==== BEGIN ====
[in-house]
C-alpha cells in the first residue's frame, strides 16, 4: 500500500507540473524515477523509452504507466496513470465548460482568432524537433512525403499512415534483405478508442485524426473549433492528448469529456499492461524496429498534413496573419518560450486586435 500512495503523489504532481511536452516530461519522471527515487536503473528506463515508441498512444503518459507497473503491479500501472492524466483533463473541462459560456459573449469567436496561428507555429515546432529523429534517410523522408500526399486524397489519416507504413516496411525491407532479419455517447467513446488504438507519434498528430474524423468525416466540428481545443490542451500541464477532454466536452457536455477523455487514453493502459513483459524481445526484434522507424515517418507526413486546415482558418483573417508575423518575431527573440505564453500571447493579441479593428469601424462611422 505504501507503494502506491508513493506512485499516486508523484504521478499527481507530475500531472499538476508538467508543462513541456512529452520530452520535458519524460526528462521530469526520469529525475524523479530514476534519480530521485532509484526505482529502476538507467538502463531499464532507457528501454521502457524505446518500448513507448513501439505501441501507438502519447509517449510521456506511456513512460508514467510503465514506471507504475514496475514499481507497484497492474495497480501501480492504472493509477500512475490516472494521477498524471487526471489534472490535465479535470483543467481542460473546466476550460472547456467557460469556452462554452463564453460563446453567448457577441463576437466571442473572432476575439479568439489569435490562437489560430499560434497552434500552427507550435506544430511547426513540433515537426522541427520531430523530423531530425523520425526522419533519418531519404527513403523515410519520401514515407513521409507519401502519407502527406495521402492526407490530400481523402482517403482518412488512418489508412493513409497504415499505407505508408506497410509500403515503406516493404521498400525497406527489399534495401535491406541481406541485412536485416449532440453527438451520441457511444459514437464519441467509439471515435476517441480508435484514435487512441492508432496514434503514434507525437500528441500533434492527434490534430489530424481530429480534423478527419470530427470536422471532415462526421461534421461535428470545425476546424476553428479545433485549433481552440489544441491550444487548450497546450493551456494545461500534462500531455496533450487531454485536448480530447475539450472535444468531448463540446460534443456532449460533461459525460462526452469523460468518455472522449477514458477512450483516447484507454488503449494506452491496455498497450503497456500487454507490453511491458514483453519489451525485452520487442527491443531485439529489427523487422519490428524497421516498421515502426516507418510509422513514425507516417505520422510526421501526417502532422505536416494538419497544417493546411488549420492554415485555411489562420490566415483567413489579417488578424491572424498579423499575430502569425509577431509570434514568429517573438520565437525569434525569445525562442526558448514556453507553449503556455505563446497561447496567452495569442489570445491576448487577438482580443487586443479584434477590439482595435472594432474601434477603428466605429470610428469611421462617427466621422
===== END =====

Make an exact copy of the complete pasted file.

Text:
[in-house]
C-alpha cells in the first residue's frame, strides 16, 4: 500500500507540473524515477523509452504507466496513470465548460482568432524537433512525403499512415534483405478508442485524426473549433492528448469529456499492461524496429498534413496573419518560450486586435 500512495503523489504532481511536452516530461519522471527515487536503473528506463515508441498512444503518459507497473503491479500501472492524466483533463473541462459560456459573449469567436496561428507555429515546432529523429534517410523522408500526399486524397489519416507504413516496411525491407532479419455517447467513446488504438507519434498528430474524423468525416466540428481545443490542451500541464477532454466536452457536455477523455487514453493502459513483459524481445526484434522507424515517418507526413486546415482558418483573417508575423518575431527573440505564453500571447493579441479593428469601424462611422 505504501507503494502506491508513493506512485499516486508523484504521478499527481507530475500531472499538476508538467508543462513541456512529452520530452520535458519524460526528462521530469526520469529525475524523479530514476534519480530521485532509484526505482529502476538507467538502463531499464532507457528501454521502457524505446518500448513507448513501439505501441501507438502519447509517449510521456506511456513512460508514467510503465514506471507504475514496475514499481507497484497492474495497480501501480492504472493509477500512475490516472494521477498524471487526471489534472490535465479535470483543467481542460473546466476550460472547456467557460469556452462554452463564453460563446453567448457577441463576437466571442473572432476575439479568439489569435490562437489560430499560434497552434500552427507550435506544430511547426513540433515537426522541427520531430523530423531530425523520425526522419533519418531519404527513403523515410519520401514515407513521409507519401502519407502527406495521402492526407490530400481523402482517403482518412488512418489508412493513409497504415499505407505508408506497410509500403515503406516493404521498400525497406527489399534495401535491406541481406541485412536485416449532440453527438451520441457511444459514437464519441467509439471515435476517441480508435484514435487512441492508432496514434503514434507525437500528441500533434492527434490534430489530424481530429480534423478527419470530427470536422471532415462526421461534421461535428470545425476546424476553428479545433485549433481552440489544441491550444487548450497546450493551456494545461500534462500531455496533450487531454485536448480530447475539450472535444468531448463540446460534443456532449460533461459525460462526452469523460468518455472522449477514458477512450483516447484507454488503449494506452491496455498497450503497456500487454507490453511491458514483453519489451525485452520487442527491443531485439529489427523487422519490428524497421516498421515502426516507418510509422513514425507516417505520422510526421501526417502532422505536416494538419497544417493546411488549420492554415485555411489562420490566415483567413489579417488578424491572424498579423499575430502569425509577431509570434514568429517573438520565437525569434525569445525562442526558448514556453507553449503556455505563446497561447496567452495569442489570445491576448487577438482580443487586443479584434477590439482595435472594432474601434477603428466605429470610428469611421462617427466621422